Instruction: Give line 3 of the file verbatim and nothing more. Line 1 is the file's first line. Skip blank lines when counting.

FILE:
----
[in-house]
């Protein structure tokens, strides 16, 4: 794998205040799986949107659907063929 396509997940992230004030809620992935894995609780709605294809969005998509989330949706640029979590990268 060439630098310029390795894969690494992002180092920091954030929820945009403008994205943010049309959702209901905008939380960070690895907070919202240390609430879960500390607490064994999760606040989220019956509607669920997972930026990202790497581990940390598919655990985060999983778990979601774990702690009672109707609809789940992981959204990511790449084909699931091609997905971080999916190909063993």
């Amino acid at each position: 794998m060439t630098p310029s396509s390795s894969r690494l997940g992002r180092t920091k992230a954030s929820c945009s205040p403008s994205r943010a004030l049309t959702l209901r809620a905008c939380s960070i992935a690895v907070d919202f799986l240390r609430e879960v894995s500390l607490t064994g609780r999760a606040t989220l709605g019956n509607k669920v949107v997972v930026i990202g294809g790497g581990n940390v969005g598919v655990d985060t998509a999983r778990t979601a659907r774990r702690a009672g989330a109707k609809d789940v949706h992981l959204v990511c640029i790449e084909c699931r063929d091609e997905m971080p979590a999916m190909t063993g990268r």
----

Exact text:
């Amino acid at each position: 794998m060439t630098p310029s396509s390795s894969r690494l997940g992002r180092t920091k992230a954030s929820c945009s205040p403008s994205r943010a004030l049309t959702l209901r809620a905008c939380s960070i992935a690895v907070d919202f799986l240390r609430e879960v894995s500390l607490t064994g609780r999760a606040t989220l709605g019956n509607k669920v949107v997972v930026i990202g294809g790497g581990n940390v969005g598919v655990d985060t998509a999983r778990t979601a659907r774990r702690a009672g989330a109707k609809d789940v949706h992981l959204v990511c640029i790449e084909c699931r063929d091609e997905m971080p979590a999916m190909t063993g990268r």